A True Classic
Terry Pratchett (1948-2015) is known first and foremost for having created the satire-fantasy Discworld. Appearing in 1983, the strange flat planet, borne on the back of a turtle, seems at first glance to be in the vein of such renowned authors as Lewis Carroll. In his Alice’s Adventures in Wonderland (1865), Carroll intertwined fairy tales and the absurd to poke fun at his contemporaries’ foibles. The filiation is all the more obvious in that the forty-one novels set in Discworld make myriad references to current events, and even to soccer, like in the volume Unseen Academicals! (2009), in which Unseen University sets up a team with the Librarian as the goalie.
A World Firmly Rooted in Its Time
Yet Discworld’s grounding in contemporary fantasy can not be denied. The series got started in 1983, when the genre had been growing as a facet of English-language pop and geek culture for nearly twenty years. It would be adapted into novels, comics, films, role-playing games, and video games.
Discworld spoofed fantasy archetypes from the very first volume (The Colour of Magic, 1983). The character Cohen the Barbarian (a.k.a. Ghengiz Cohen) is portrayed as an older, jaded version of Robert E. Howard’s Conan, created in 1932. This self-referential humor proves that by the time Pratchett had started writing his novels, fantasy had become an independent sub-culture, with its conventions and stereotypes that only fans of the genre could grasp. In that sense, Pratchett’s oeuvre participated in creating a veritable identity for fantasy fandom.
Granted, Terry Pratchett wasn’t the first to lampoon a fantasy novel. As far back as 1969, Henry N. Beard and Douglas C. Kenney published Bored of the Rings, a caricature of J.R.R. Tolkien’s Lord of the Rings (1954-1955), of course. And in 1981 in France, Pierre Pelot wrote a short story called Konnar le Barbant. Taken literally, the name could be translated as “Twit the Boring,” but it is also a spoonerism for “Conan le barbare,” Howard’s character’s name in French.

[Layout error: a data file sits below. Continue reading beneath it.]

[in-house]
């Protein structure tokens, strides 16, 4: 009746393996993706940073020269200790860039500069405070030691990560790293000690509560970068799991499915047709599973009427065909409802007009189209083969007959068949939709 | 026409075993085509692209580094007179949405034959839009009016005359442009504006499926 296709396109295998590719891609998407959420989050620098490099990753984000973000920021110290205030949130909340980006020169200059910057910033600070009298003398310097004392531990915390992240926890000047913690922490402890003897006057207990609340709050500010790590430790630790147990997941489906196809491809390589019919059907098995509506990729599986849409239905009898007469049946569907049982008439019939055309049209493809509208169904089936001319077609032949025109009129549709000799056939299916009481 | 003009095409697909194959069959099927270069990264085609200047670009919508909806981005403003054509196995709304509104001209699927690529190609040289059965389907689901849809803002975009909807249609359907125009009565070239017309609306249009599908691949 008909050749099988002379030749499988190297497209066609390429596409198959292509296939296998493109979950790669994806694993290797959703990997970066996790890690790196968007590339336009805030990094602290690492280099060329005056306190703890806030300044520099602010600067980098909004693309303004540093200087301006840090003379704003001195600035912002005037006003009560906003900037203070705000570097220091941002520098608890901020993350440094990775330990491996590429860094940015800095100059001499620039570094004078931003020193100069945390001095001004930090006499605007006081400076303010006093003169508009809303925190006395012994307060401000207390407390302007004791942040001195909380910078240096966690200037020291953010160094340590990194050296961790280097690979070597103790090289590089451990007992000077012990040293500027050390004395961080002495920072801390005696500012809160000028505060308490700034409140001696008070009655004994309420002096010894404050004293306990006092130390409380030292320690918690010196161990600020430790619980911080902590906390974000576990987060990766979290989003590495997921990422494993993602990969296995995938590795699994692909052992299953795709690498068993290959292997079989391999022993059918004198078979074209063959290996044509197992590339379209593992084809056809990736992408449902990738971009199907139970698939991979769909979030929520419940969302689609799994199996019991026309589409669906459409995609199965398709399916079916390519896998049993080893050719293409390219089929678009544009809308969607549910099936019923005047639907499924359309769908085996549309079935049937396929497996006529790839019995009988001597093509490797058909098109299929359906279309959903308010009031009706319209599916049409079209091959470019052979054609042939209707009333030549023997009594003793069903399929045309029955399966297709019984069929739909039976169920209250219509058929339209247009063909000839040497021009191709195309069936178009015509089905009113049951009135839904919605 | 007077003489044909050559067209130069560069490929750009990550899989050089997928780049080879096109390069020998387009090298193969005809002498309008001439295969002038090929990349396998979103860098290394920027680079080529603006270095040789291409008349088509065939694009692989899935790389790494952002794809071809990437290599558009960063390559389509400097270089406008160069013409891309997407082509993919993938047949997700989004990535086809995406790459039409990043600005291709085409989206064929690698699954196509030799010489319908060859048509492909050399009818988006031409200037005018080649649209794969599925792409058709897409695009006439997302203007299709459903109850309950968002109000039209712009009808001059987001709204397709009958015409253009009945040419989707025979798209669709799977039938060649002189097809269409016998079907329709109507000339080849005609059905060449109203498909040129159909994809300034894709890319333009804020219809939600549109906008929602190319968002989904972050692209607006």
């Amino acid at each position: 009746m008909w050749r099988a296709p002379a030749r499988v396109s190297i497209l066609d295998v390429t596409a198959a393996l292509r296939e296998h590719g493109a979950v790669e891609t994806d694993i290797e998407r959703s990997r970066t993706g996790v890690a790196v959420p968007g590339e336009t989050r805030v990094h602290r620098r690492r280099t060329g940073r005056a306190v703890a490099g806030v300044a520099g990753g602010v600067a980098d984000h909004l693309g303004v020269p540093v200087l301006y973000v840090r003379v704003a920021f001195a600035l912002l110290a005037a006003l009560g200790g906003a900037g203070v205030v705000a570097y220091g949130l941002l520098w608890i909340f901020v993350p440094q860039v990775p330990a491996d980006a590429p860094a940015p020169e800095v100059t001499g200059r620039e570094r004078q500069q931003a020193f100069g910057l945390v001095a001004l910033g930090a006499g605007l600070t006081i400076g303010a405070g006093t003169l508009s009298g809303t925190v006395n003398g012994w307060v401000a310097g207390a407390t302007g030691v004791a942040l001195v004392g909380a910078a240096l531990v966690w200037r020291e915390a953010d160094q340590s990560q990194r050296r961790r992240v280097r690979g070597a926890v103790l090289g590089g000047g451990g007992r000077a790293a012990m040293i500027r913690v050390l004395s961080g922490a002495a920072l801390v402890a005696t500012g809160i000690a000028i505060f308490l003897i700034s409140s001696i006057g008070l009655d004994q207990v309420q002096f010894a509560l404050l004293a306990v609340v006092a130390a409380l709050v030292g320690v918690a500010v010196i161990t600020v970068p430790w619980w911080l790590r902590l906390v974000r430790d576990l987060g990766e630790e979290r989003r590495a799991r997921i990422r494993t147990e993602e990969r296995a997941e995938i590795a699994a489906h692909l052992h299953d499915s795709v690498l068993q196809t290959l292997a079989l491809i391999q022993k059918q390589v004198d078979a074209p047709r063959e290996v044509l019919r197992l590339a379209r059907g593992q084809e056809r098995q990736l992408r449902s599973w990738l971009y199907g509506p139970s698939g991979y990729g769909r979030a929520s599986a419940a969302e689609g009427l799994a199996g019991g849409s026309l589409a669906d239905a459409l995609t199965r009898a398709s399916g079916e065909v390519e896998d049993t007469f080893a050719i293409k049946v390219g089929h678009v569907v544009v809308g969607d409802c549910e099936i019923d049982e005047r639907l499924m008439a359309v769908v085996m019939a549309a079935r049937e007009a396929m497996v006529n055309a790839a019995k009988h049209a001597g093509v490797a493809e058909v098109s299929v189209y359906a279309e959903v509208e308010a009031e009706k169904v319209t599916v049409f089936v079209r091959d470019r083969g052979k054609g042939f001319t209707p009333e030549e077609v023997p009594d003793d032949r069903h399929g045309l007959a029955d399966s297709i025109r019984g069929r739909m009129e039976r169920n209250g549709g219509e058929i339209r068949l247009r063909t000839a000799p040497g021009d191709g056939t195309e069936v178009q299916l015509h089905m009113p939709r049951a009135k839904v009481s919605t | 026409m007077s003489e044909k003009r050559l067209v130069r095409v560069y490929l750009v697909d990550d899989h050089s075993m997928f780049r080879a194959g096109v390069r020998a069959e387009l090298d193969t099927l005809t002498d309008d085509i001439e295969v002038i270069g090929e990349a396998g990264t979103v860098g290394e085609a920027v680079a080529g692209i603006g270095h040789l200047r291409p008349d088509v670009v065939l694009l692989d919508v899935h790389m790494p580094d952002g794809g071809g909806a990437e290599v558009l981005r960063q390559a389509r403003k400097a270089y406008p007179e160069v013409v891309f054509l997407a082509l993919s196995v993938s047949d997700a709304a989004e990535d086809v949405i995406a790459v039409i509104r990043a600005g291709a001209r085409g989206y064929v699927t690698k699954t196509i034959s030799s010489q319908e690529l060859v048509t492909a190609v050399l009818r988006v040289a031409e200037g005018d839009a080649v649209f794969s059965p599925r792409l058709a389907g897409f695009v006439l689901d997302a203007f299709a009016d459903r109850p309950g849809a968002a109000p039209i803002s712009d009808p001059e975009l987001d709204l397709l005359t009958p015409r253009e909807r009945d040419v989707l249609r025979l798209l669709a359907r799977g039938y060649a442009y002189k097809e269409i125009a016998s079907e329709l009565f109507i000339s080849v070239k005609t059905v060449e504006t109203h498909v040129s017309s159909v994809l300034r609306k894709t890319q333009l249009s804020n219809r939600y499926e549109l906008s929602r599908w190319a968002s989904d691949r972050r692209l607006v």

Nonetheless, Terry Pratchett was the first to have created a complex and compelling world entirely composed as one huge parody of contemporary fantasy literature. So throughout the 1980s and ‘90s, Discworld embodied a genre that had become sufficiently lush and complex for it to produce its own self-deprecating humor. Other spoof fantasy worlds would follow, most notably John Lang’s Donjon de Naheulbeuk (2001), which mostly satirizes role-playing games.
The huge success of Pratchett’s tales’ (tens of millions of copies sold) also contributed to reinventing the genre. Nearly three decades after the publication of The Lord of the Rings, it offered a fresh look at fantasy, through a modernist lens. Unlike his elders, the author is no longer actually trying to recreate a mythology, but rather to explore one through a critical gaze that is also quite puckish. Thus his novel Hogfather (1996), for example, echoes James George Frazer’s theories in The Golden Bough (1890), which postulates that myths are the expression of ancient religious rituals.